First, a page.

Equity’s shameful treatment of Laurence Fox

The hounding of Fox summed up the hysteria and intolerance of the woke era.

Brendan O'Neill

Brendan O'Neill
chief political writer

Topics Culture Free Speech Identity Politics UK

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Equity, the actors’ union, has apologised to Laurence Fox for calling him a ‘disgrace’ and urging actors to ‘denounce’ him. That’s good. Unions are meant to protect their members’ rights, in particular their right to work, not to whip up McCarthyite loathing against them. But before we pat Equity on the back for retracting its public slurring of Fox, it is worth reminding ourselves why it did this in the first place: because it disapproves of Fox’s perfectly normal, perfectly reasonable political opinions.

In its apology, Equity expresses regret for the tweets sent by the @EquityMEM account on 17 January, following Fox’s appearance on Question Time. It admits it was a ‘mistake’ to ‘criticise [Fox] in this way’. Equity says it did not intend to ‘suggest that he should be denied the ability to work’. But of course that is what those tweets did. In slamming Fox as a disgrace who should be publicly denounced by his fellow actors, those rash tweets essentially said that Fox was unfit for this business, that he is an actor other actors should distance themselves from. In a creepy echo of the finger-pointing climate that swept Hollywood in the Fifties, it shamed Fox as morally questionable. Once, film-world authoritarians denounced Reds; now they denounce the ‘Red-Pilled’ (to use the internet lingo).

We cannot forget, however, the thing that occasioned the shaming and hounding of Fox, not only by Equity but also by armies of woke witchfinder-generals on the internet. It was his expression of his political beliefs. And they weren’t even crazy or prejudiced political beliefs. They were rational and popular political beliefs. On that now infamous QT, Fox merely mocked showbiz types for lecturing everyone about climate change and then jetting around the world; had a pop at Shami Chakrabarti for obsessing over the sex (rather than the principles) of the Labour leadership contestants; and, most controversially of all, questioned whether Meghan Markle really has been the victim of racism. He rolled his eyes at ‘white privilege’ nonsense and said it is wrong and dangerous to see racism everywhere (not least because that hampers our ability to call it out where it does exist).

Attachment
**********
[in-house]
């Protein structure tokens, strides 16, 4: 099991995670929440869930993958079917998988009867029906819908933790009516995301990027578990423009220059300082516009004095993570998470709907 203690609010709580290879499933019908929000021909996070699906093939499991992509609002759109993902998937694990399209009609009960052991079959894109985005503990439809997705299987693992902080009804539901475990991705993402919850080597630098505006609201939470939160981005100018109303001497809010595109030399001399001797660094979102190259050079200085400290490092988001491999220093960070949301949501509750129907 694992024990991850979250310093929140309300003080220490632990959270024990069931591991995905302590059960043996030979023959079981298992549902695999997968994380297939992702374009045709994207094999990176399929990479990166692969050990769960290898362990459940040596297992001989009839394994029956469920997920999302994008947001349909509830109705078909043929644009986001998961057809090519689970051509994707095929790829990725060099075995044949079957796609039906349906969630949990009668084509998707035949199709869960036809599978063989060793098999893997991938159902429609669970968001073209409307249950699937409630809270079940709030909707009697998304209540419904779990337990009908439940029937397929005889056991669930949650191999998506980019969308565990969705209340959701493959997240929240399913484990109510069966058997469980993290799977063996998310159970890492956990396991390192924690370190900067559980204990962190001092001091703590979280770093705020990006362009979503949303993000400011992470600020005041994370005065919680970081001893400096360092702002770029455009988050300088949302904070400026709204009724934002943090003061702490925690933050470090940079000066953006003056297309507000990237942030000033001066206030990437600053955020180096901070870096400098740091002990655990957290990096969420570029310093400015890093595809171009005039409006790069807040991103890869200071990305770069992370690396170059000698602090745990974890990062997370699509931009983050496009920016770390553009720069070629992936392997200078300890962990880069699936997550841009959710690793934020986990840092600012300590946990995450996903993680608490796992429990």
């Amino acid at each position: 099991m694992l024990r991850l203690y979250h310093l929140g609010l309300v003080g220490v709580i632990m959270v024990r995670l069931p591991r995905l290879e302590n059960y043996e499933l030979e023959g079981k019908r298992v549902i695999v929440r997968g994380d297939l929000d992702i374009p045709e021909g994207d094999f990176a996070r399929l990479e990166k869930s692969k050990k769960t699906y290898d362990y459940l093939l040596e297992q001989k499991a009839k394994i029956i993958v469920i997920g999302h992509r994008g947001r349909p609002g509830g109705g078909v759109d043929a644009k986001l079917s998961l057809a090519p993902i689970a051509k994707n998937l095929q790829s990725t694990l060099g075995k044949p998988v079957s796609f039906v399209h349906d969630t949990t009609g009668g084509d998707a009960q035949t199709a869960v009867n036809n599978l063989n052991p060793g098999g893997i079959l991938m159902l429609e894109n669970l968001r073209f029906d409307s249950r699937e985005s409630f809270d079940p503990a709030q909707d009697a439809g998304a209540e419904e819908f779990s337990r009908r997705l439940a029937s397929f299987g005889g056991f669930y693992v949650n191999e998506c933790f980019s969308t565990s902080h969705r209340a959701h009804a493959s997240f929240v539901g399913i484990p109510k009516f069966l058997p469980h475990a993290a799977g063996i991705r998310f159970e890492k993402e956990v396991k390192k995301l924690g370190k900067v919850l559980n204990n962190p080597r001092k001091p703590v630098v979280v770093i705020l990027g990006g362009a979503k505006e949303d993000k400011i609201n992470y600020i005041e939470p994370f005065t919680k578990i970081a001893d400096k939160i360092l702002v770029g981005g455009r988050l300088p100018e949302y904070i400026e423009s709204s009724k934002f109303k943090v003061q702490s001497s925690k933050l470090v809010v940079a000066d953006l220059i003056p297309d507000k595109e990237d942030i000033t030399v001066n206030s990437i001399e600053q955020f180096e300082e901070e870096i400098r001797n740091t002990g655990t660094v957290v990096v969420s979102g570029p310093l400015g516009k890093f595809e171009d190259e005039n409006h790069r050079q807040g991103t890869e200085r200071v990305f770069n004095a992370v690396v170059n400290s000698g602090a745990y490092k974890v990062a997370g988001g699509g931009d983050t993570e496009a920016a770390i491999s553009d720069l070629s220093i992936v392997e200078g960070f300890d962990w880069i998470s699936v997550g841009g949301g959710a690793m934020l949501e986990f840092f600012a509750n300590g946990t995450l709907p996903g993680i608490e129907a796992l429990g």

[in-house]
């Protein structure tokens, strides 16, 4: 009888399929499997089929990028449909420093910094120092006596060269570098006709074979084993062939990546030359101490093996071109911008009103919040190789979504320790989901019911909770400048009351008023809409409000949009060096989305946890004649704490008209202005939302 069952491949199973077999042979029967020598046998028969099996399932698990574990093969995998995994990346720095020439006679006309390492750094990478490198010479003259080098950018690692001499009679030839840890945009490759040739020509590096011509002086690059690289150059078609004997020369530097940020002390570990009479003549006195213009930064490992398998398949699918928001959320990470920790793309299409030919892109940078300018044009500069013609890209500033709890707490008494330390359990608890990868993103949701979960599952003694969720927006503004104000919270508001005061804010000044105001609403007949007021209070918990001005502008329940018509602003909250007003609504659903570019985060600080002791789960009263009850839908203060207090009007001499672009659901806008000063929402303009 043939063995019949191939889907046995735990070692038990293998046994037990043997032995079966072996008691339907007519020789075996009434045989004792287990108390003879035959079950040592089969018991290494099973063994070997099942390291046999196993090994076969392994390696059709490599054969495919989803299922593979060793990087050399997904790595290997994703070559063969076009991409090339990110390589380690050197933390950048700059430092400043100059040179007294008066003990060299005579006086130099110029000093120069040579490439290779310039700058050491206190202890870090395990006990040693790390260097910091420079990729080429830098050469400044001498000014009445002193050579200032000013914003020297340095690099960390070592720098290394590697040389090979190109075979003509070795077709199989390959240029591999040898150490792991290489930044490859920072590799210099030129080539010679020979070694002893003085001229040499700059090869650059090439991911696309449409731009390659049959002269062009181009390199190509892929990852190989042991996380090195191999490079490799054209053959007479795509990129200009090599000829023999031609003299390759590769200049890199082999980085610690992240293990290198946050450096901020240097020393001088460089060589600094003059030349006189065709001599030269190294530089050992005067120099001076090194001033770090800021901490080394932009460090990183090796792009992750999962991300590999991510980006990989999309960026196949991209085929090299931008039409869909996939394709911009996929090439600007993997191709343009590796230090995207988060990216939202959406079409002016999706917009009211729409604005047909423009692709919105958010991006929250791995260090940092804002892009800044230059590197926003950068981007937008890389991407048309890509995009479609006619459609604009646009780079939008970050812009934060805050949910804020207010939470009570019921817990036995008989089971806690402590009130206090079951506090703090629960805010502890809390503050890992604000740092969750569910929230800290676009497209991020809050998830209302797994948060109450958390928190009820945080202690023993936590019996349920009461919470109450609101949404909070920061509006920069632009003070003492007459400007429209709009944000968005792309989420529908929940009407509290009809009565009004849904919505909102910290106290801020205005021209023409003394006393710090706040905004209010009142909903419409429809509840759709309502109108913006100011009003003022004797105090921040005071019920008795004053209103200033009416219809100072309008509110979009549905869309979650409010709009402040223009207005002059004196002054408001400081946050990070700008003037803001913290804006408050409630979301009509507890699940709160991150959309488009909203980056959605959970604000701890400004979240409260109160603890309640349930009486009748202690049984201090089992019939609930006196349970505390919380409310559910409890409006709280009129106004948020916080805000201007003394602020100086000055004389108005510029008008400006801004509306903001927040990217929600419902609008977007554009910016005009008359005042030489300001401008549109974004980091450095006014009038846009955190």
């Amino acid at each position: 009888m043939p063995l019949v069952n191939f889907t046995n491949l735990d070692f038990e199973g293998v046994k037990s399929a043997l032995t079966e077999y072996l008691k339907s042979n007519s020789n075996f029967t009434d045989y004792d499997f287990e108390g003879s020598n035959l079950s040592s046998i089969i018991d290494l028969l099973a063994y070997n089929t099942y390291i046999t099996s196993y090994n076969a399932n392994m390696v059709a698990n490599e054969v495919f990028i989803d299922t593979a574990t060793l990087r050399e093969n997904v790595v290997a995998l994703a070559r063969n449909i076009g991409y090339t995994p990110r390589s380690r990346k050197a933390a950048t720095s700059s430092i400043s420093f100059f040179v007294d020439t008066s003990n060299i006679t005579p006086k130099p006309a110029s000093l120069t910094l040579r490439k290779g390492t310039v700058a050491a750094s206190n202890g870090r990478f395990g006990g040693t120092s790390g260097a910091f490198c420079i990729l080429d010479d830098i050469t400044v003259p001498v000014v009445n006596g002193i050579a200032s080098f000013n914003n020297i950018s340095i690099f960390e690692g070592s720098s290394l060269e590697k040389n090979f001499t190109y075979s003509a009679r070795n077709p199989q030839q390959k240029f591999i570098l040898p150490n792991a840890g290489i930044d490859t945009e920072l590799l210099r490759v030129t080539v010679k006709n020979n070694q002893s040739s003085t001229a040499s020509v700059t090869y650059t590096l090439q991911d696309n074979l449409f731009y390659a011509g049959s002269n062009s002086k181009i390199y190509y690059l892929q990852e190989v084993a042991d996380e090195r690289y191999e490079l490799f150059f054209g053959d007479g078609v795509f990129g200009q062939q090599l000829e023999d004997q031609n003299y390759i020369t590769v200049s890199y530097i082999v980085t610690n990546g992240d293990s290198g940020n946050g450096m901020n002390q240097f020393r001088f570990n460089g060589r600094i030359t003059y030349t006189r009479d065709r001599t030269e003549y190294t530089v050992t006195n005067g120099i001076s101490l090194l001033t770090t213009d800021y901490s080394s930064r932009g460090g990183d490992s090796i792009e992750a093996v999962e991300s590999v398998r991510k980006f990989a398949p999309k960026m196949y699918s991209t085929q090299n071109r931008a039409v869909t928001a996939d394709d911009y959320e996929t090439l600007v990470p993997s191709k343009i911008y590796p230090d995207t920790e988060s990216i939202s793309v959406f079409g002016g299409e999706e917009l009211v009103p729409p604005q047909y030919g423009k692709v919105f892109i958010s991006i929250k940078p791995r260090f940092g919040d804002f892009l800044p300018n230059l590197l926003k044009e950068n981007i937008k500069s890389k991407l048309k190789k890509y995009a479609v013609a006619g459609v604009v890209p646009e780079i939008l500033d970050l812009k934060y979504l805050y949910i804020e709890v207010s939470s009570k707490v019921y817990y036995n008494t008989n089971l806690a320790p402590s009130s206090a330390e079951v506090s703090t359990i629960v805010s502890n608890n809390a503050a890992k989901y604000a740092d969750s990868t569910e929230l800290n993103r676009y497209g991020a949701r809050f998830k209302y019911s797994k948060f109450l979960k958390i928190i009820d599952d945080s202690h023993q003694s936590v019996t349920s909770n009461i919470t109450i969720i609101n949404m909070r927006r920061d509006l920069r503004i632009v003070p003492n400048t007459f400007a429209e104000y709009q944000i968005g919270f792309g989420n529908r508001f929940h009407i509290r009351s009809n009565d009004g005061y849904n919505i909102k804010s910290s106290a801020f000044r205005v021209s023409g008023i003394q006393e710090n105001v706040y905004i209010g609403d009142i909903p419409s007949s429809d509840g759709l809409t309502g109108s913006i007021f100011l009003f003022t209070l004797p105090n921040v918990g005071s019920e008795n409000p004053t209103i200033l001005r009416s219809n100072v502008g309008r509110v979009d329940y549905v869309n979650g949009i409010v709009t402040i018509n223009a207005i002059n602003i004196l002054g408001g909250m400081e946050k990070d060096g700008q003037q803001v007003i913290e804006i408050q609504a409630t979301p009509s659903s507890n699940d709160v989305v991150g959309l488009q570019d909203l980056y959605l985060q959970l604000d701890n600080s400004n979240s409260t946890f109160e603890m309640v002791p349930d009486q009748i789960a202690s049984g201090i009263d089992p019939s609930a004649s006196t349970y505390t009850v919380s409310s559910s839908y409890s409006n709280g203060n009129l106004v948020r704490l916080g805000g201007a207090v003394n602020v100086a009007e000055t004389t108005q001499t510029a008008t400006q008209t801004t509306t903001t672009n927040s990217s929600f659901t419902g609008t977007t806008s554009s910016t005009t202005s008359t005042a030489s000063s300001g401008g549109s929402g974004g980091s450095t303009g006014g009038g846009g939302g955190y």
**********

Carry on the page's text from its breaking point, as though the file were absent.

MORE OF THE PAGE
No extremism. No hate. No insults. Just some dissenting views. Dissent from the eco-obsessed, identitarian-fuelled woke hypocrisy of what passes for ‘progressive’ politics these days and which all actors are meant to sign up to. Fox’s refusal to sign up makes him suspect, wicked, a heretic. Denounce, denounce, denounce. Never mind that his questioning of the racism obsession and liberal-elite hypocrisy will have struck a chord with vast numbers of ordinary people. No, he dissented from the narrow, intolerant worldview of the cultural elite, and therefore he is a ‘disgrace’.

The Fox affair captured the staggering intolerance of the contemporary elites. That is why it is important: it highlighted the unforgiving and authoritarian nature of the supposedly woke agenda. It revealed the severe allergy to critical thinking and dissenting opinion that is now rife in ‘liberal’ circles. Britain’s acting profession once had numerous colourful and un-PC characters. Think Oliver Reed, Peter O’Toole. Now they are all expected all to be samey, nodding-dog group-thinkers. Good on Fox for breaking that mould; shame on Equity for trying to punish him for doing so.

Brendan O’Neill is editor of spiked and host of the spiked podcast, The Brendan O’Neill Show. Subscribe to the podcast here. And find Brendan on Instagram: @burntoakboy

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Topics Culture Free Speech Identity Politics UK


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